7 "Now (all of) you have known ME, you will know the Father. From now (on), (all of) you know him and have seen him." 8 Philip said to HIM, "LORD, show us the Father and (that) will be enough for us." 9 JESUS said to him, " I am with (all of) you for such a (long) time and you have not known me, Philip? The (person) having seen ME has seen the Father. How can you say, 'Show us the Father?' 10 Do you not believe, (Philip,) that I am in the Father and the Father is in ME? The words which I spoke to (all of) you I did not speak by myself; the Father remaining in me does his works. 11 Believe me that the Father is in ME and I am in the Father. But if not, believe because of these works. 12 Amen, amen, I say to you (all). The (person) believing in ME will also do the works that I do, and (even) greater than these he will do, because I go to the Father."


14:7-12 The word "you" shifted from singular (Thomas and Phillip) to plural (the followers), depending upon the context. The Greek endings on the word "you" indicated that shift that might be difficult to follow in English. For the sake of clarity, the plural was indicated with the phrase "all of you" and "you all."


The followers of the Jesus knew him because they lived with him, ate with him, argued with him. However, experience can breed disbelief. [14:5, 8] They knew what Jesus did in the past. They did not know what he could do in the future. At one point in time, he would reveal the impossible, the very face of the Father.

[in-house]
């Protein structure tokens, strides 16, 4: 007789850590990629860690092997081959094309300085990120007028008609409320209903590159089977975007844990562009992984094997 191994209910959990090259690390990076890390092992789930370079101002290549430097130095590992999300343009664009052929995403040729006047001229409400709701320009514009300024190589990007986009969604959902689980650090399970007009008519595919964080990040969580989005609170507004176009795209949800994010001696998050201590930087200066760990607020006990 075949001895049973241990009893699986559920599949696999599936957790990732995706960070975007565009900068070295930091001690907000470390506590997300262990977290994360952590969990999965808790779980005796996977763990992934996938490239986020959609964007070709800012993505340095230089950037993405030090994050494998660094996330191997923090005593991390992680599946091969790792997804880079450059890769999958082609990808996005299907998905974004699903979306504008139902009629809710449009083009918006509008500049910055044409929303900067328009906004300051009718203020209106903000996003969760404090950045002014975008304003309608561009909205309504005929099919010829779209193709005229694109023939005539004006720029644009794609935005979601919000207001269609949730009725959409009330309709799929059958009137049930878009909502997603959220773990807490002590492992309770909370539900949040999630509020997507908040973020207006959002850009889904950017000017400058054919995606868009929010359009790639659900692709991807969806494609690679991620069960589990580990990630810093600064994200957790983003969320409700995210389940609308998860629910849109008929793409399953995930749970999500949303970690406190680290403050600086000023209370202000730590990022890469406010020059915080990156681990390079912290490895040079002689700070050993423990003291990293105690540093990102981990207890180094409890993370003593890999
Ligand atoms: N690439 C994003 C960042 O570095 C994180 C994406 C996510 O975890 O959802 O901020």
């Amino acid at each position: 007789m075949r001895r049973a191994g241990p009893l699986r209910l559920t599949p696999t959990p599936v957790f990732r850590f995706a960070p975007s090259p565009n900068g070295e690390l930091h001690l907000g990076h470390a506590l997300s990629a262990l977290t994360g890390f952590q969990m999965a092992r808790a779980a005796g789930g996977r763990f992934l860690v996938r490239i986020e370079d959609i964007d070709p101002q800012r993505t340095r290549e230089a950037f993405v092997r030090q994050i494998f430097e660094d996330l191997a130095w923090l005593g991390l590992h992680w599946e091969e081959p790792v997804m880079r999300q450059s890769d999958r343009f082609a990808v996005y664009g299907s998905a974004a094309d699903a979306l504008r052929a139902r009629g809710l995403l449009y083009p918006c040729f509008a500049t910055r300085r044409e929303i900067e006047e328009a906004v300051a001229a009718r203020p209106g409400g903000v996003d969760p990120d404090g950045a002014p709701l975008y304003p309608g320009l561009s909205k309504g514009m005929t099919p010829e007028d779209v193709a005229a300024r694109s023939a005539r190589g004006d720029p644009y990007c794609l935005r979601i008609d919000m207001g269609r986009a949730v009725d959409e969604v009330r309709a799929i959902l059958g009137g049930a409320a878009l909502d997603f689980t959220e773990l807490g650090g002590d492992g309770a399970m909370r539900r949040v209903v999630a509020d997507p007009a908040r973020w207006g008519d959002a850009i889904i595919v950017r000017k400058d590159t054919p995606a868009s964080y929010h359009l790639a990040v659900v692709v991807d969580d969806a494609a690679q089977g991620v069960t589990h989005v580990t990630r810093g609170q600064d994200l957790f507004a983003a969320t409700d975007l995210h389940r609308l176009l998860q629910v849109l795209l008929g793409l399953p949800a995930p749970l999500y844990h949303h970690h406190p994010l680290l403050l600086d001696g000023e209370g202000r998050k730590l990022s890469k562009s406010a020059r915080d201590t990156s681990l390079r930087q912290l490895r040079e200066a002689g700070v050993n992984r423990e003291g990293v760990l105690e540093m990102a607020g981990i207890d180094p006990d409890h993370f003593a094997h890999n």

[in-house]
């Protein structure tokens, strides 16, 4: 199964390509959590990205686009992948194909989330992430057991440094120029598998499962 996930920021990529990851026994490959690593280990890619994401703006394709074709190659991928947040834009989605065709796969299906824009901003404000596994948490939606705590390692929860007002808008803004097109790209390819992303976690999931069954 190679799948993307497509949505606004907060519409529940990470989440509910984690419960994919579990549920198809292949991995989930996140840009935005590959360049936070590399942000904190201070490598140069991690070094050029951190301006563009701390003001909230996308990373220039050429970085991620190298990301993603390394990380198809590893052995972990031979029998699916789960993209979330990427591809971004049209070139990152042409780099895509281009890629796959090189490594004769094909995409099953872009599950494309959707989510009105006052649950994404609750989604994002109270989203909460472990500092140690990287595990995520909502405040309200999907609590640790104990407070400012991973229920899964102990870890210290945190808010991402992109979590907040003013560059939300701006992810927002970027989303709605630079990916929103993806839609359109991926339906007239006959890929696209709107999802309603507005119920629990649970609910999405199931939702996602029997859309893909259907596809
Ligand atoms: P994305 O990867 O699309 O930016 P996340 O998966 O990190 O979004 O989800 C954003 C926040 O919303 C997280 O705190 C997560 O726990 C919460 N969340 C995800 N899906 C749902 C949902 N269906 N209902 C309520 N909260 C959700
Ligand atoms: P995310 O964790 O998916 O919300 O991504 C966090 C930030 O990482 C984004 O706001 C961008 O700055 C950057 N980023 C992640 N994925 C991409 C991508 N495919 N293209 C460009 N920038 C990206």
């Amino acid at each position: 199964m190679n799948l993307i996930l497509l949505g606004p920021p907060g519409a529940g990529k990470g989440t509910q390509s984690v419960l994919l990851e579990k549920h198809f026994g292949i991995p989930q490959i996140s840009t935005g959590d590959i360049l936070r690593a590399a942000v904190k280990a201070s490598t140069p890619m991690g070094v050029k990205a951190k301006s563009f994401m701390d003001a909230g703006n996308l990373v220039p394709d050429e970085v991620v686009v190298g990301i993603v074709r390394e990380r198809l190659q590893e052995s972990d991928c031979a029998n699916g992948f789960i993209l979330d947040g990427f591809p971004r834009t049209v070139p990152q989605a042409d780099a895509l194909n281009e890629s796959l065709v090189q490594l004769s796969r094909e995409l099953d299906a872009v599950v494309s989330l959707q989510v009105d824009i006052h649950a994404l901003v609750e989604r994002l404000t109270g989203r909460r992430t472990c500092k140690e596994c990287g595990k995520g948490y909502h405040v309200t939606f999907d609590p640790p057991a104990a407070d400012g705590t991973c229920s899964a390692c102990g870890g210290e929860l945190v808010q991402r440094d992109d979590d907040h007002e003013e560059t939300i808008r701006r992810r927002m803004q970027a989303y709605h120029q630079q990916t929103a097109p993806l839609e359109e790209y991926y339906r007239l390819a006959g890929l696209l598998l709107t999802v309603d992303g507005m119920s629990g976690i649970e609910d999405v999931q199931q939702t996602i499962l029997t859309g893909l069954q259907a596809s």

Judaism built its spirituality upon the notion of the unseen God. The God of Abraham, Isaac, Jacob so transcended time and space, was so unique and separate from earthly existence, no picture or statue could capture the essence of YHWH. In fact, Jews considered it an idolatry to even attempt such a feat. They believed they would die if they ever saw the face of an all-powerful, transcendent God.


Now the time had come. The moment was the crucifixion. They saw the face of a loving Father in the self-giving of his Son. That was the point of "...from now on,..." [14:7b] By gazing upon the crucifixion in faith, the followers of Jesus saw the face of the Father. They knew him. And, in that one scene, they knew the Father was in Jesus and Jesus was in the Father. If they didn't see that fact, then they really didn't know Jesus. [14:9-10]


The power of the Father through Jesus presented the beginning for faith. [14:11b] The same power that flowed through Jesus would flow through his followers. [14:12] One could see the results of this power in great miracles and mighty deeds. But the power of the Father resulted in something greater, the self-giving love of the follower. In the love of the disciple, the world saw the face of the Father and it could now see the intimate union of the Father and the Son. [14:11a]


Catechism Theme: Why did the Word become flesh?


Jesus lived and died for one reason: to show everyone the face of the Father. When he revealed his Father's face in the crucifixion, Jesus invited everyone to a reconciliation with God, to a love relationship with the Father, and to a sharing in God's very life. In this way, Jesus shows us how to be holy, how to reveal the face of the Father to others.


How can our simple acts of love invite others to see the face of the Father?


Familiarity can breed dullness. Experience can breed disbelief. Or both can challenge us to look at others with fresh eyes to see how much potential they have. Both can challenge us to seek a personal change of heart, so that harden walls of our indifference may give way to an ever-flowing love. Both can challenge us to show the face of the Father in the small sacrifices we make each day.


Let us then do the kind of things Christ did. Die to self so others might love.


What potential do others in life possess? How can you help them to develop those talents? How can you show others Christ in that effort?